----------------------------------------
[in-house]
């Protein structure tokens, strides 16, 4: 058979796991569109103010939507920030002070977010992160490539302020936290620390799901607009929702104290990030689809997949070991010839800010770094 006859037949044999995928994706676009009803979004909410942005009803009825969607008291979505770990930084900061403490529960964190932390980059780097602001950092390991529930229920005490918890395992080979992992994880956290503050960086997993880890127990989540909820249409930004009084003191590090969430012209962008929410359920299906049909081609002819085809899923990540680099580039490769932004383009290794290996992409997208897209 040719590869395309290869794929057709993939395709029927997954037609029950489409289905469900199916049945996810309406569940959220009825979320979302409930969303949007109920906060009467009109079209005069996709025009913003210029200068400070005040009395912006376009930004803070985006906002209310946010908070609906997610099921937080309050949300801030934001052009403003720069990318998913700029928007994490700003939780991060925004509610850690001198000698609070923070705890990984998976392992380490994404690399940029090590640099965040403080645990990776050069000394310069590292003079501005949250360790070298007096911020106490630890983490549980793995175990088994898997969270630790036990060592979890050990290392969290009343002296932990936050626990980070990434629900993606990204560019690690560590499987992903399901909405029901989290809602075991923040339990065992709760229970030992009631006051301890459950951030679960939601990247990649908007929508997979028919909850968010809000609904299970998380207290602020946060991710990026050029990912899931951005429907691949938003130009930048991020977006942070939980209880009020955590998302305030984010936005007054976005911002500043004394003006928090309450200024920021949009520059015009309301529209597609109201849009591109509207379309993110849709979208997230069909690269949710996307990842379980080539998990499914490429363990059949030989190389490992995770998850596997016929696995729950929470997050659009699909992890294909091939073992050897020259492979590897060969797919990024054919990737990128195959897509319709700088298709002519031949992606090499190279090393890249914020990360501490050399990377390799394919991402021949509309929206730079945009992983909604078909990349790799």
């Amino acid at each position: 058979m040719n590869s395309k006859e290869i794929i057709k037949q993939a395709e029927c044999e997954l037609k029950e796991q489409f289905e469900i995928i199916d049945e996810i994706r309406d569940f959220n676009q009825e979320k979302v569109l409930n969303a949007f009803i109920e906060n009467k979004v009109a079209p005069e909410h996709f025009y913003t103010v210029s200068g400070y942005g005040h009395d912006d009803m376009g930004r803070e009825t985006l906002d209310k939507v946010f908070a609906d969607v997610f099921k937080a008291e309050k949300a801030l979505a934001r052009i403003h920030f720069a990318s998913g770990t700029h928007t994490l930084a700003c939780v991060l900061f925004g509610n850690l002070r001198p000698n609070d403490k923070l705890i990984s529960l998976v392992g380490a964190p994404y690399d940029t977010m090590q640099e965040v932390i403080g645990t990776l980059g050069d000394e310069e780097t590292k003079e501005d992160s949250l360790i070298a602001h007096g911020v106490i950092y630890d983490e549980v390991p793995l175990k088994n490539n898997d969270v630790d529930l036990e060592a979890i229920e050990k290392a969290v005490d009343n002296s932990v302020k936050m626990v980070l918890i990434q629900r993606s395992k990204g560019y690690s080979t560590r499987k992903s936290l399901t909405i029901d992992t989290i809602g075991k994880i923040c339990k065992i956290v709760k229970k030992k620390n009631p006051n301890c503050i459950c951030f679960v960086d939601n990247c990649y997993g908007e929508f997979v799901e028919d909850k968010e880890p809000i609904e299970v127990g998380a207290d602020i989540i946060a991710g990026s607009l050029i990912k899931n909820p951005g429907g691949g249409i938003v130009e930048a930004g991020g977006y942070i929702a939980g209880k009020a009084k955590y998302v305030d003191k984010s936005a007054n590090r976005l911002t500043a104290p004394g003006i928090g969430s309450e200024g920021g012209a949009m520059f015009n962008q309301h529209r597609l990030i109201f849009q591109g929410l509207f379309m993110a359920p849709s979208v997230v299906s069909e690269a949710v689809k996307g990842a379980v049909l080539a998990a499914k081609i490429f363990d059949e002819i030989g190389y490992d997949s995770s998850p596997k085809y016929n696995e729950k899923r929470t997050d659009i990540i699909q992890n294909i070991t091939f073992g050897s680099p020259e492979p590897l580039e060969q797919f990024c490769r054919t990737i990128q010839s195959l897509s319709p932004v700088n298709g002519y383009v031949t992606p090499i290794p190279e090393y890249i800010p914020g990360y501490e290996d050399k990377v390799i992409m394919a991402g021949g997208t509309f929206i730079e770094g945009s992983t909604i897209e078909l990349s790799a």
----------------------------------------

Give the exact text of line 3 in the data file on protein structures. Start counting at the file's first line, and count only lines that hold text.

């Amino acid at each position: 058979m040719n590869s395309k006859e290869i794929i057709k037949q993939a395709e029927c044999e997954l037609k029950e796991q489409f289905e469900i995928i199916d049945e996810i994706r309406d569940f959220n676009q009825e979320k979302v569109l409930n969303a949007f009803i109920e906060n009467k979004v009109a079209p005069e909410h996709f025009y913003t103010v210029s200068g400070y942005g005040h009395d912006d009803m376009g930004r803070e009825t985006l906002d209310k939507v946010f908070a609906d969607v997610f099921k937080a008291e309050k949300a801030l979505a934001r052009i403003h920030f720069a990318s998913g770990t700029h928007t994490l930084a700003c939780v991060l900061f925004g509610n850690l002070r001198p000698n609070d403490k923070l705890i990984s529960l998976v392992g380490a964190p994404y690399d940029t977010m090590q640099e965040v932390i403080g645990t990776l980059g050069d000394e310069e780097t590292k003079e501005d992160s949250l360790i070298a602001h007096g911020v106490i950092y630890d983490e549980v390991p793995l175990k088994n490539n898997d969270v630790d529930l036990e060592a979890i229920e050990k290392a969290v005490d009343n002296s932990v302020k936050m626990v980070l918890i990434q629900r993606s395992k990204g560019y690690s080979t560590r499987k992903s936290l399901t909405i029901d992992t989290i809602g075991k994880i923040c339990k065992i956290v709760k229970k030992k620390n009631p006051n301890c503050i459950c951030f679960v960086d939601n990247c990649y997993g908007e929508f997979v799901e028919d909850k968010e880890p809000i609904e299970v127990g998380a207290d602020i989540i946060a991710g990026s607009l050029i990912k899931n909820p951005g429907g691949g249409i938003v130009e930048a930004g991020g977006y942070i929702a939980g209880k009020a009084k955590y998302v305030d003191k984010s936005a007054n590090r976005l911002t500043a104290p004394g003006i928090g969430s309450e200024g920021g012209a949009m520059f015009n962008q309301h529209r597609l990030i109201f849009q591109g929410l509207f379309m993110a359920p849709s979208v997230v299906s069909e690269a949710v689809k996307g990842a379980v049909l080539a998990a499914k081609i490429f363990d059949e002819i030989g190389y490992d997949s995770s998850p596997k085809y016929n696995e729950k899923r929470t997050d659009i990540i699909q992890n294909i070991t091939f073992g050897s680099p020259e492979p590897l580039e060969q797919f990024c490769r054919t990737i990128q010839s195959l897509s319709p932004v700088n298709g002519y383009v031949t992606p090499i290794p190279e090393y890249i800010p914020g990360y501490e290996d050399k990377v390799i992409m394919a991402g021949g997208t509309f929206i730079e770094g945009s992983t909604i897209e078909l990349s790799a």